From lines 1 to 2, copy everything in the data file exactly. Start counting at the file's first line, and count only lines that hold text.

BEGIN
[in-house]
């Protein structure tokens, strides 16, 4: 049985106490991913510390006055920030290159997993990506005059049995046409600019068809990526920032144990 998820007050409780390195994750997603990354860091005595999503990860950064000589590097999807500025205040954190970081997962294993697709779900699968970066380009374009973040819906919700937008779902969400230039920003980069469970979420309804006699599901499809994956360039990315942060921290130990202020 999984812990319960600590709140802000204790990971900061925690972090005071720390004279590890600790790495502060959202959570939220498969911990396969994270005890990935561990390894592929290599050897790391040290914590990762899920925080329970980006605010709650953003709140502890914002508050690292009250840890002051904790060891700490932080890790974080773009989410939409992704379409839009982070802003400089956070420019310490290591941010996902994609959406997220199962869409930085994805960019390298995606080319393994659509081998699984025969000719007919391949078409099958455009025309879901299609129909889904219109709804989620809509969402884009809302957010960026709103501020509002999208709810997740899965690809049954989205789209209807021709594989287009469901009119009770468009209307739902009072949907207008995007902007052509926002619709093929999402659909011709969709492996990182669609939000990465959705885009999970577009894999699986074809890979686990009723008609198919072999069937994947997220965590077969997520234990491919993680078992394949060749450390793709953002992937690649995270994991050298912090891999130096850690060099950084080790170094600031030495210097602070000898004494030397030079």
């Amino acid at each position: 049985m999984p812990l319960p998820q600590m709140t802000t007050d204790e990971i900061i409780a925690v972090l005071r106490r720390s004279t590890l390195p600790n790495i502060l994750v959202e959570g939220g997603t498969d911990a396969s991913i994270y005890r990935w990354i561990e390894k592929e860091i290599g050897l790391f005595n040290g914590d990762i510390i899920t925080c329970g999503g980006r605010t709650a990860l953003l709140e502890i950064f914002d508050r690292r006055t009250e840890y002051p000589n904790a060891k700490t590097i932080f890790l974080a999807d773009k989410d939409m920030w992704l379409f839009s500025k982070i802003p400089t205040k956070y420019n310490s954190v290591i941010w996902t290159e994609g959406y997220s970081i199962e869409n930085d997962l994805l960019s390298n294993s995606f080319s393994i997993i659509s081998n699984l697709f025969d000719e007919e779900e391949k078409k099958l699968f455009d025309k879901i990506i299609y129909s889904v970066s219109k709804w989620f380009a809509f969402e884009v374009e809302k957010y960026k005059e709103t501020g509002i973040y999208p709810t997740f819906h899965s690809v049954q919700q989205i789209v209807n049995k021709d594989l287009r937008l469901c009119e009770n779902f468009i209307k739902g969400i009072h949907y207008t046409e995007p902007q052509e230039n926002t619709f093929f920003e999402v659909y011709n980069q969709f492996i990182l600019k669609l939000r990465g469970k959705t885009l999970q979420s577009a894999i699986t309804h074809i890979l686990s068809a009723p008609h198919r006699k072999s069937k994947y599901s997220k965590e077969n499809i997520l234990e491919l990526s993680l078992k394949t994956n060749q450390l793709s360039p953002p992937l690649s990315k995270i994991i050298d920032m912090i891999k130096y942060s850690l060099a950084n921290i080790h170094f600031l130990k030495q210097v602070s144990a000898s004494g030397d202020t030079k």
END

[in-house]
């Protein structure tokens, strides 16, 4: 049985106490991913510390006055920030290159997993990506005059049995046409600019068809990526920032144990 998820007050409780390195994750997603990354860091005595999503990860950064000589590097999807500025205040954190970081997962294993697709779900699968970066380009374009973040819906919700937008779902969400230039920003980069469970979420309804006699599901499809994956360039990315942060921290130990202020 999984812990319960600590709140802000204790990971900061925690972090005071720390004279590890600790790495502060959202959570939220498969911990396969994270005890990935561990390894592929290599050897790391040290914590990762899920925080329970980006605010709650953003709140502890914002508050690292009250840890002051904790060891700490932080890790974080773009989410939409992704379409839009982070802003400089956070420019310490290591941010996902994609959406997220199962869409930085994805960019390298995606080319393994659509081998699984025969000719007919391949078409099958455009025309879901299609129909889904219109709804989620809509969402884009809302957010960026709103501020509002999208709810997740899965690809049954989205789209209807021709594989287009469901009119009770468009209307739902009072949907207008995007902007052509926002619709093929999402659909011709969709492996990182669609939000990465959705885009999970577009894999699986074809890979686990009723008609198919072999069937994947997220965590077969997520234990491919993680078992394949060749450390793709953002992937690649995270994991050298912090891999130096850690060099950084080790170094600031030495210097602070000898004494030397030079």